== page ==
June 2, 2015
Ready for a New Consumer Channel?
Digital windows create new channels to customers but are opening faster than we can gather the information that is flooding in.
How long is it until my smart bowl tells my Apple Watch how many grams of Fruity Oat Puffs I consumed this morning? The watch could then contact my life or health insurer, which may notify me or my healthcare provider, sending a text to my smartphone reminding me that I’m on target to reach my life and wellness goals…if I can avoid eating a second bowl. The circuit will then be complete. Digitized automated processes flowing real-time through a channel into the insurance and healthcare value chain, beginning with behaviors and ending in better life and health outcomes. I’m all in!
This is reality today! Just look at John Hancock’s recent introduction of a health activities rewards program utilizing mobile apps and wearables to improve mortality and lower life insurance premiums for participants.
We are rapidly moving into a new age of digital delivery for every area of insurance, not just healthcare. The digital windows are opening faster than we can gather the information that is flooding in. The proliferation of sensors and the Internet of Things will forever change our business models and our system architectures. The Apple Watch, like my smartphone, is another window into my habits and preferences, and it will be a valued source of feedback for any insurer that becomes digitally ready to capitalize on it. The key to digital readiness, however, is to tackle preparations in the proper order.
Focusing on an individual channel and technologies should take a backseat to foundational tasks such as preparing the core data environment. In many cases, an organization needs to do a much larger enterprise-wide assessment to make sure certain digital initiatives are built upon a solid backbone of system and server readiness. These are not steps backward. They are surefooted steps forward to create new systems and rewrite processes in a manner that will serve the entire organization.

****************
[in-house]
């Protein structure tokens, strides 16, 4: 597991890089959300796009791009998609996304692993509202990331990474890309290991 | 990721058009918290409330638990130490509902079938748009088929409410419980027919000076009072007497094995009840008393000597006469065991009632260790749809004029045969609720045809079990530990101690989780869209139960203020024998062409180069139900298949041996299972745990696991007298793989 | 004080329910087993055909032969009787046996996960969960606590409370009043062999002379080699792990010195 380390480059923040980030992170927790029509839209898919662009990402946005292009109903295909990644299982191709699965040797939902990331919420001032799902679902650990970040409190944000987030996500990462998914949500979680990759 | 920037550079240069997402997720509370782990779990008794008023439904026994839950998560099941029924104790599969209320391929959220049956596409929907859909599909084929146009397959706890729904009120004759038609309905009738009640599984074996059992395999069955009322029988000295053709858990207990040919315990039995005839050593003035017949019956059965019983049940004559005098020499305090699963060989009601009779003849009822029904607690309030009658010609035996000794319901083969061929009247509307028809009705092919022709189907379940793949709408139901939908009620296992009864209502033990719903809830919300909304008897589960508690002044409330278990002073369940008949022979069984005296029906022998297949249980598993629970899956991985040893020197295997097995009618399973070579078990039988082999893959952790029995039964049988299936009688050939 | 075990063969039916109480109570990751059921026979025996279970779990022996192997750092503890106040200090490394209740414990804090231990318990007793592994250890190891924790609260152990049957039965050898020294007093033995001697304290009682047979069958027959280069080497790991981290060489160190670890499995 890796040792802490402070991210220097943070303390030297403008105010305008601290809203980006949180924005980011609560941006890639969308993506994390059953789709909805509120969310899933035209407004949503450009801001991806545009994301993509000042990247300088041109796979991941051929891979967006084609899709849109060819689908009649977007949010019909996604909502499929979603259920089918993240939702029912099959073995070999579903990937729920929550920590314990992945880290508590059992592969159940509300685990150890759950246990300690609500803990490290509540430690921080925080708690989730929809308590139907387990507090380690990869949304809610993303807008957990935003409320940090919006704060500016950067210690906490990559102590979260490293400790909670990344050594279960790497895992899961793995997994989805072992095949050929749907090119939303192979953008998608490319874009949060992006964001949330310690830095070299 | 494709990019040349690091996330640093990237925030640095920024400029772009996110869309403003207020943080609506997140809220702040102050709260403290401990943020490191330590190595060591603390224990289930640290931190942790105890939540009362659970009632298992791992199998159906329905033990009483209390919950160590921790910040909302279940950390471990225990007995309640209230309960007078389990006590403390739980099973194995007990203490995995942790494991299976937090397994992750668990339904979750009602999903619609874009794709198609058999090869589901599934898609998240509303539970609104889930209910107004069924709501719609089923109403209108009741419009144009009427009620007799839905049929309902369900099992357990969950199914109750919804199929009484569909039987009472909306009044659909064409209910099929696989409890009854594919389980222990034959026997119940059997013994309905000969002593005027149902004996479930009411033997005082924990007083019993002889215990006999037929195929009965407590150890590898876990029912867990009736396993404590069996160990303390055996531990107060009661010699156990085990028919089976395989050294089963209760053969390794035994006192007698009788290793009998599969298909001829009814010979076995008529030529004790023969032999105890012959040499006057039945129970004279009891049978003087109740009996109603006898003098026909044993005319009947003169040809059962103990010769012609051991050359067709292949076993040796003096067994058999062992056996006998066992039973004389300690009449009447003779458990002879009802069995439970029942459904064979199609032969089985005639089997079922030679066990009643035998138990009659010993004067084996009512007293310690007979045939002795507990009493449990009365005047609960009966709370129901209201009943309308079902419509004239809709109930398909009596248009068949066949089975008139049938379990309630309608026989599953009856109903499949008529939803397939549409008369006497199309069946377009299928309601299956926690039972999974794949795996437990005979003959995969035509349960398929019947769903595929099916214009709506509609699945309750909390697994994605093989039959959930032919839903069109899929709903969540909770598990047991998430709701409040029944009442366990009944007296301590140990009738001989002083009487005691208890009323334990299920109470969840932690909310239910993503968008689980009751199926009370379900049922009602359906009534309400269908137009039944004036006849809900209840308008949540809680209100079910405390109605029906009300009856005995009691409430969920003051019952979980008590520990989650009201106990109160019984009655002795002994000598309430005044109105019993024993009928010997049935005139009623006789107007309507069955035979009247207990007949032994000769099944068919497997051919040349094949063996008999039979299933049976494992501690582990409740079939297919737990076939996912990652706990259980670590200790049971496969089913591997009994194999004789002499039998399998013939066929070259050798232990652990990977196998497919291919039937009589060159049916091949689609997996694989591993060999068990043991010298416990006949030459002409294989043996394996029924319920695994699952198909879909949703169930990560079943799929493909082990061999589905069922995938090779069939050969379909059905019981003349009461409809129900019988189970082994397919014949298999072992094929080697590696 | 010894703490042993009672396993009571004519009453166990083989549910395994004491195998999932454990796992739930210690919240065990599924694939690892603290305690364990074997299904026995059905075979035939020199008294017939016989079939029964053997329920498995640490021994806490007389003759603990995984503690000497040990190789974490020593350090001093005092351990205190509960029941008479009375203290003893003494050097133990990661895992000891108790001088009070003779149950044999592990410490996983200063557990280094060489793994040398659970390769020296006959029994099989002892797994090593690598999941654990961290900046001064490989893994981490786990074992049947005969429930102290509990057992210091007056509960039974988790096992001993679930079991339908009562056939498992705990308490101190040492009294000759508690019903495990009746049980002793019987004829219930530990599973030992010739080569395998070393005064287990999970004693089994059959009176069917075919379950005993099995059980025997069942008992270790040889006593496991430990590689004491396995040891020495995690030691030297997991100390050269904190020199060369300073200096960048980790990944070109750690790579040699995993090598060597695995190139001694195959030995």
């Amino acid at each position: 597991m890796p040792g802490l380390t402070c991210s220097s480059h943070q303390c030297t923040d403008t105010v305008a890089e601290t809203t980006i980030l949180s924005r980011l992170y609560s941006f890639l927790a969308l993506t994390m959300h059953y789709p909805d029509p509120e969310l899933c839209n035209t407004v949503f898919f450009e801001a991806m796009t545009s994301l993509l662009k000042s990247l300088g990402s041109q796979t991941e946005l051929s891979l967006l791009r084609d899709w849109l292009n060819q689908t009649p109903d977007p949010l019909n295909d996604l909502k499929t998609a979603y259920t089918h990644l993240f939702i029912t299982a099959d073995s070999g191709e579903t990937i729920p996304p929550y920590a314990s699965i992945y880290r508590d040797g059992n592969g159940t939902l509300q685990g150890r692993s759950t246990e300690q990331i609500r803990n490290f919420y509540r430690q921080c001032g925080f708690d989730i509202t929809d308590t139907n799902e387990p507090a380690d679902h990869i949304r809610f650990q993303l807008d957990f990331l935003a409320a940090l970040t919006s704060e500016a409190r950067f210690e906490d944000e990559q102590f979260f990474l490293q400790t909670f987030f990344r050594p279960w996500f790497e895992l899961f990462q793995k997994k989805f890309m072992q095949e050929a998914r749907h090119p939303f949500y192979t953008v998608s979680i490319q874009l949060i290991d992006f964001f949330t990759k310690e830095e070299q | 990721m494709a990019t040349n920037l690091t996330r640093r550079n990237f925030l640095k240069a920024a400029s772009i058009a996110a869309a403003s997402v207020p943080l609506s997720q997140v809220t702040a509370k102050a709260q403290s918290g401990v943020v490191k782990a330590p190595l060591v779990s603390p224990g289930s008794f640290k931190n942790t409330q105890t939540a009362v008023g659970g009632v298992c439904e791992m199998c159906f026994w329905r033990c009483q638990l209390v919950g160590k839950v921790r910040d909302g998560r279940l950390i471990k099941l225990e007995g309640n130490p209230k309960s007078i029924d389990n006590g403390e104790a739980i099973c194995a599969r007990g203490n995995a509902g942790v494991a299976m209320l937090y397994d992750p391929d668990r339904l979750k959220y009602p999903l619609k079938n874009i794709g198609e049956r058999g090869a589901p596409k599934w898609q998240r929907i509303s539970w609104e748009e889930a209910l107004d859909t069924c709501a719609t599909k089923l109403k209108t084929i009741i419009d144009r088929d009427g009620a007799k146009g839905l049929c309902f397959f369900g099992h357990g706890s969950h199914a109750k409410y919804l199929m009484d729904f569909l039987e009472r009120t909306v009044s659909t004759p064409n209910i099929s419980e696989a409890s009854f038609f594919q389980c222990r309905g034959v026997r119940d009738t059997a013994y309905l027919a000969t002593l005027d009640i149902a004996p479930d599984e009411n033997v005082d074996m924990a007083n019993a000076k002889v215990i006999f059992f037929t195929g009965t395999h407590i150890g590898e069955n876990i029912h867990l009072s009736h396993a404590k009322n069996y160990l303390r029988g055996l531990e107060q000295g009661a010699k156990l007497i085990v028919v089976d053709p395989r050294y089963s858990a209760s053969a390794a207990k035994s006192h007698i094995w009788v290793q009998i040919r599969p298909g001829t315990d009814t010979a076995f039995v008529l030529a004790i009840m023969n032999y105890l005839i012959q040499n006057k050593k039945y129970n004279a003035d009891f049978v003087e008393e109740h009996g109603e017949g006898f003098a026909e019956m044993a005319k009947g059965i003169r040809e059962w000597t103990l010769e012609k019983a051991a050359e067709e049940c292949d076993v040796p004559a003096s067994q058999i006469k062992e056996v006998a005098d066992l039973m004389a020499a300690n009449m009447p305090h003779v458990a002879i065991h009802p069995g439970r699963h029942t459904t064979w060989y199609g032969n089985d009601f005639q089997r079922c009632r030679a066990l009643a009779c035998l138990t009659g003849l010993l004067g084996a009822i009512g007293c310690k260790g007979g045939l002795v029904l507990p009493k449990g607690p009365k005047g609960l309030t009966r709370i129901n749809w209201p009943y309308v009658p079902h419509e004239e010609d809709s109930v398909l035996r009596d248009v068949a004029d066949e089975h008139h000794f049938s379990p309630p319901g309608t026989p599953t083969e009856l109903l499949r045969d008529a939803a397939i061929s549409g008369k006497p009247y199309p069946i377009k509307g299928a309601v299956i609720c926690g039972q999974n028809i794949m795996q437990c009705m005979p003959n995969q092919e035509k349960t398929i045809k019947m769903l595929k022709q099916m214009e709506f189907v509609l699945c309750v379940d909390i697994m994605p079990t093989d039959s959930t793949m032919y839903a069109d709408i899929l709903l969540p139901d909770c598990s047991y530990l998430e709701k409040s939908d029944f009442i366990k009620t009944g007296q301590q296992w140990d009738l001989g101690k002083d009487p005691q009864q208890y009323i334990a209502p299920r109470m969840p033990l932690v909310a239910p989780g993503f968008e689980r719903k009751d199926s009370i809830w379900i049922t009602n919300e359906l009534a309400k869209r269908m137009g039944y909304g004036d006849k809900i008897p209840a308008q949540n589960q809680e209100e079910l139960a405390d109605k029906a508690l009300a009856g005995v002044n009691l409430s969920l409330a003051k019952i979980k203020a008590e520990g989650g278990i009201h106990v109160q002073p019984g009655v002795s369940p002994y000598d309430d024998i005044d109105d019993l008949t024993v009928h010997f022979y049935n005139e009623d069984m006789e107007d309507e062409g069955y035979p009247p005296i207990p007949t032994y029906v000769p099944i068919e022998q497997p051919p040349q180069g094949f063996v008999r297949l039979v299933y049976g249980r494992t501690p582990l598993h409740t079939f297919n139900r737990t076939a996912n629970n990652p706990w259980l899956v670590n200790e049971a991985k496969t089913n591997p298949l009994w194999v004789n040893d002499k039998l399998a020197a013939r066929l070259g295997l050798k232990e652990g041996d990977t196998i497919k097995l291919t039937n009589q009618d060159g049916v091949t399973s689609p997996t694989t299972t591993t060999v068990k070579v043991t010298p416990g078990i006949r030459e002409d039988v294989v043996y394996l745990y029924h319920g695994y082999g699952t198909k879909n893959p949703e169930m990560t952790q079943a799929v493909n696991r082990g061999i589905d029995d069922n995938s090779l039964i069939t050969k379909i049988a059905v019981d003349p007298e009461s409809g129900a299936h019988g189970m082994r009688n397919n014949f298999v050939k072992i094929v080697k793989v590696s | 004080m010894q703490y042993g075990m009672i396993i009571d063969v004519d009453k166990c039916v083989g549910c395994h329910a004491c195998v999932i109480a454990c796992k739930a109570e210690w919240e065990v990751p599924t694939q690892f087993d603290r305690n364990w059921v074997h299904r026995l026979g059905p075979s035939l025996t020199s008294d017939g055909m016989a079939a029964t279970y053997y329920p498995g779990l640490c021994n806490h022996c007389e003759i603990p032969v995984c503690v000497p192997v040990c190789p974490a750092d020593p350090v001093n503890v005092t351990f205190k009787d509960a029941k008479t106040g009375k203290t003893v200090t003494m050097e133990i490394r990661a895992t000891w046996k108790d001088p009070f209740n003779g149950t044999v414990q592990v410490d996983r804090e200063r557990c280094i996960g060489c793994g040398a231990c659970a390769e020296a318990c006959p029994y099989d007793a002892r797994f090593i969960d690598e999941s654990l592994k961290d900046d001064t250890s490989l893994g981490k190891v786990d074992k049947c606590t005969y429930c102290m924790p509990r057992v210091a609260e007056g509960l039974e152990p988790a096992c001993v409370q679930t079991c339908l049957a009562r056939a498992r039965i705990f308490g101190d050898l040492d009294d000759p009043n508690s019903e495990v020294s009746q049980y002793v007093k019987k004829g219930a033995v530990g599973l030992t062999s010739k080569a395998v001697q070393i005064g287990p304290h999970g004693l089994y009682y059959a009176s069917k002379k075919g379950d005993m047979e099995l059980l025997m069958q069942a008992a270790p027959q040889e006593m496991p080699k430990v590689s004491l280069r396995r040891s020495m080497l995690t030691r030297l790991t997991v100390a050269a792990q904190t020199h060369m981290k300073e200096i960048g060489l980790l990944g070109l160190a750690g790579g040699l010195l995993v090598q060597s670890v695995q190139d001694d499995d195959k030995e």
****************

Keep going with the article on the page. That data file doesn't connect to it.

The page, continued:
It’s important to remember that great benefits (cost savings, efficiencies) can be found when looking at technology threads across the value chain, whether you are looking at data storage or mobile integration. Who, inside and outside the organization, will benefit from digital transformation? Mobile technology is an excellent example because it touches a broad set of services — from telematics to “gamification,” customer service to agent service, billing to claims, marketing message delivery to weather and property alerts. Digital preparedness, from the bottom up, will include strategies that reach into every corner of carrier operations. With all of the digital possibilities, starting at the core becomes a clear necessity.
There is evidence that many organizations are laying the proper groundwork. For example, in a 2014 Celent survey of North American P&C CIOs, the top three digital priorities were:
- Industrializing business processes,
- Streamlining communications with customers in an online portal, and
- Being able to sell insurance products online.
At first, these don’t seem to fit with 2015 smart watch and drone use headlines, but they do fit with a wise approach to establishing digital readiness. Any enterprise digital strategy aimed toward personal device technologies needs established online capabilities, mature automated business processes and modern data warehousing. Insurers can begin by consolidating siloed systems. This makes “one customer view” across systems and products possible. Transforming online quoting, underwriting and selling technologies is a logical next step, if it is still needed.
These base capabilities speak directly to insurance business objectives regarding growth, loyalty, retention, cost reduction and process optimization. If an insurer succeeds at these crucial first steps, it is a much shorter route from core digital readiness to capitalizing on Apple Watch data opportunities (and any other data opportunities).
If the Apple Watch can do one thing for the insurance organization, it can be a driver to accomplish digital readiness goals. Smart watch headlines should be a signal to the C-suite that the Internet of Things will be the fuel of real-time data and competitive analytics for years to come. Any technology promising a closer tie to customers is one in which we should all be interested.